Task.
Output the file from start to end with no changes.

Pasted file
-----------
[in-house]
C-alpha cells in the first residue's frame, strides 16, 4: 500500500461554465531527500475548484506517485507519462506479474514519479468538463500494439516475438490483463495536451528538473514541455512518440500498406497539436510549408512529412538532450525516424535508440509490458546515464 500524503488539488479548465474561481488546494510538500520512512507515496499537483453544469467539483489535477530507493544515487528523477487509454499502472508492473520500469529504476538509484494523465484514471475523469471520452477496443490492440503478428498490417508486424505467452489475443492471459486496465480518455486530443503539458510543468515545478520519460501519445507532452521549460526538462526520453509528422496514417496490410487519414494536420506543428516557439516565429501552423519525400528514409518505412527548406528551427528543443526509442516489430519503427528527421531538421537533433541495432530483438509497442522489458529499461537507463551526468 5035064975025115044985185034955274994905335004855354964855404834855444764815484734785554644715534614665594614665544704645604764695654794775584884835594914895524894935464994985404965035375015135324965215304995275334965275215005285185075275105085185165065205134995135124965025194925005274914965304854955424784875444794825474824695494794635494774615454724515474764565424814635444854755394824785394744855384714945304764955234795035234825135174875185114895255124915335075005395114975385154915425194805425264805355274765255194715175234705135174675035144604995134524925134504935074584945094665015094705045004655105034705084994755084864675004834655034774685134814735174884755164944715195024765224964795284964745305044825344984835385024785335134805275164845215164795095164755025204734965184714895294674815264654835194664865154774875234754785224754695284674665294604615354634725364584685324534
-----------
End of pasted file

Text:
[in-house]
C-alpha cells in the first residue's frame, strides 16, 4: 500500500461554465531527500475548484506517485507519462506479474514519479468538463500494439516475438490483463495536451528538473514541455512518440500498406497539436510549408512529412538532450525516424535508440509490458546515464 500524503488539488479548465474561481488546494510538500520512512507515496499537483453544469467539483489535477530507493544515487528523477487509454499502472508492473520500469529504476538509484494523465484514471475523469471520452477496443490492440503478428498490417508486424505467452489475443492471459486496465480518455486530443503539458510543468515545478520519460501519445507532452521549460526538462526520453509528422496514417496490410487519414494536420506543428516557439516565429501552423519525400528514409518505412527548406528551427528543443526509442516489430519503427528527421531538421537533433541495432530483438509497442522489458529499461537507463551526468 5035064975025115044985185034955274994905335004855354964855404834855444764815484734785554644715534614665594614665544704645604764695654794775584884835594914895524894935464994985404965035375015135324965215304995275334965275215005285185075275105085185165065205134995135124965025194925005274914965304854955424784875444794825474824695494794635494774615454724515474764565424814635444854755394824785394744855384714945304764955234795035234825135174875185114895255124915335075005395114975385154915425194805425264805355274765255194715175234705135174675035144604995134524925134504935074584945094665015094705045004655105034705084994755084864675004834655034774685134814735174884755164944715195024765224964795284964745305044825344984835385024785335134805275164845215164795095164755025204734965184714895294674815264654835194664865154774875234754785224754695284674665294604615354634725364584685324534